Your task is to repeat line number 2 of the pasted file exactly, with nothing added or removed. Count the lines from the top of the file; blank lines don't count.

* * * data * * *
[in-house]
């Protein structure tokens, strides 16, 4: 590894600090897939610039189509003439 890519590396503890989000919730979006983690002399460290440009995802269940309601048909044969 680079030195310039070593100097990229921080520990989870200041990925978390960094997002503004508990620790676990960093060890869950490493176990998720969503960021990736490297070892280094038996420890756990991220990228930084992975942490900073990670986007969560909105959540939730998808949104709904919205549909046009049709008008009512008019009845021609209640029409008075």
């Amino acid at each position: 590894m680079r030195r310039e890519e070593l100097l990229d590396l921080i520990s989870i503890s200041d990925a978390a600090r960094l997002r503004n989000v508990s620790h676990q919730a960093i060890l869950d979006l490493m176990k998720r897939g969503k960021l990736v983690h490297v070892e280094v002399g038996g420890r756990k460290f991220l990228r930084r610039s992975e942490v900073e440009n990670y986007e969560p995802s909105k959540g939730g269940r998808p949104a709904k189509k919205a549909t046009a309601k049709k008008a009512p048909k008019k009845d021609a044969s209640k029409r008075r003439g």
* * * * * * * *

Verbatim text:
């Protein structure tokens, strides 16, 4: 590894600090897939610039189509003439 890519590396503890989000919730979006983690002399460290440009995802269940309601048909044969 680079030195310039070593100097990229921080520990989870200041990925978390960094997002503004508990620790676990960093060890869950490493176990998720969503960021990736490297070892280094038996420890756990991220990228930084992975942490900073990670986007969560909105959540939730998808949104709904919205549909046009049709008008009512008019009845021609209640029409008075």